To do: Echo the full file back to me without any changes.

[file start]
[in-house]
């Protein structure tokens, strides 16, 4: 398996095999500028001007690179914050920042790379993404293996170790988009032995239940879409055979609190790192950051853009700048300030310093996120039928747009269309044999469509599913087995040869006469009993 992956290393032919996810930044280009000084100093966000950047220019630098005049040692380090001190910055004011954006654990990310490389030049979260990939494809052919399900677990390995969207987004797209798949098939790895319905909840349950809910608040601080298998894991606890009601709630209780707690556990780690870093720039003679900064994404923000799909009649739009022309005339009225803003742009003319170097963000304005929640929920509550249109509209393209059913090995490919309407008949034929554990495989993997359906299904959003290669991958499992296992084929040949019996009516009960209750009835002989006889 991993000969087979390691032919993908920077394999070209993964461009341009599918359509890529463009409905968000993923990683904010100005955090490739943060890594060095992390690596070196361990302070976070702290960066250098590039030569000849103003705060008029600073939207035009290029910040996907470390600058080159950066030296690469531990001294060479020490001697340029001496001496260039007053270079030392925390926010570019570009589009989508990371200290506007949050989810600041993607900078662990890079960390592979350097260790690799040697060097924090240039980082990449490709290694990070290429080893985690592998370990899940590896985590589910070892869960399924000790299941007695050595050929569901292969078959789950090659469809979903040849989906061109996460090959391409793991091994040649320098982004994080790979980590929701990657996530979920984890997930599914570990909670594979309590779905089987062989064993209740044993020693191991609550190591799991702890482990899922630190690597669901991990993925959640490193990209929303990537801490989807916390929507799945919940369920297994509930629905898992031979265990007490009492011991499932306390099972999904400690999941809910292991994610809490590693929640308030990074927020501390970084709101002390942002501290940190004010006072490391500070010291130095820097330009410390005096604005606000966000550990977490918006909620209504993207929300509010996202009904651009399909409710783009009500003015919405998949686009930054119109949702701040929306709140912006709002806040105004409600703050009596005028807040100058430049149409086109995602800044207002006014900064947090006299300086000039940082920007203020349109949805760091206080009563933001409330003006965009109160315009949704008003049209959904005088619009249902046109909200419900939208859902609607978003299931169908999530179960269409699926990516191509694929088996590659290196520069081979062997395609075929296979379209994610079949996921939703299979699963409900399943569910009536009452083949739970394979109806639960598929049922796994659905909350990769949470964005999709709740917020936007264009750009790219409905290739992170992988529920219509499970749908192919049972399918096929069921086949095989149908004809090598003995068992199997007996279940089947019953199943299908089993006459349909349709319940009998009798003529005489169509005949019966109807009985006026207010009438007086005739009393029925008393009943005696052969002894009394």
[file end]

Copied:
[in-house]
């Protein structure tokens, strides 16, 4: 398996095999500028001007690179914050920042790379993404293996170790988009032995239940879409055979609190790192950051853009700048300030310093996120039928747009269309044999469509599913087995040869006469009993 992956290393032919996810930044280009000084100093966000950047220019630098005049040692380090001190910055004011954006654990990310490389030049979260990939494809052919399900677990390995969207987004797209798949098939790895319905909840349950809910608040601080298998894991606890009601709630209780707690556990780690870093720039003679900064994404923000799909009649739009022309005339009225803003742009003319170097963000304005929640929920509550249109509209393209059913090995490919309407008949034929554990495989993997359906299904959003290669991958499992296992084929040949019996009516009960209750009835002989006889 991993000969087979390691032919993908920077394999070209993964461009341009599918359509890529463009409905968000993923990683904010100005955090490739943060890594060095992390690596070196361990302070976070702290960066250098590039030569000849103003705060008029600073939207035009290029910040996907470390600058080159950066030296690469531990001294060479020490001697340029001496001496260039007053270079030392925390926010570019570009589009989508990371200290506007949050989810600041993607900078662990890079960390592979350097260790690799040697060097924090240039980082990449490709290694990070290429080893985690592998370990899940590896985590589910070892869960399924000790299941007695050595050929569901292969078959789950090659469809979903040849989906061109996460090959391409793991091994040649320098982004994080790979980590929701990657996530979920984890997930599914570990909670594979309590779905089987062989064993209740044993020693191991609550190591799991702890482990899922630190690597669901991990993925959640490193990209929303990537801490989807916390929507799945919940369920297994509930629905898992031979265990007490009492011991499932306390099972999904400690999941809910292991994610809490590693929640308030990074927020501390970084709101002390942002501290940190004010006072490391500070010291130095820097330009410390005096604005606000966000550990977490918006909620209504993207929300509010996202009904651009399909409710783009009500003015919405998949686009930054119109949702701040929306709140912006709002806040105004409600703050009596005028807040100058430049149409086109995602800044207002006014900064947090006299300086000039940082920007203020349109949805760091206080009563933001409330003006965009109160315009949704008003049209959904005088619009249902046109909200419900939208859902609607978003299931169908999530179960269409699926990516191509694929088996590659290196520069081979062997395609075929296979379209994610079949996921939703299979699963409900399943569910009536009452083949739970394979109806639960598929049922796994659905909350990769949470964005999709709740917020936007264009750009790219409905290739992170992988529920219509499970749908192919049972399918096929069921086949095989149908004809090598003995068992199997007996279940089947019953199943299908089993006459349909349709319940009998009798003529005489169509005949019966109807009985006026207010009438007086005739009393029925008393009943005696052969002894009394």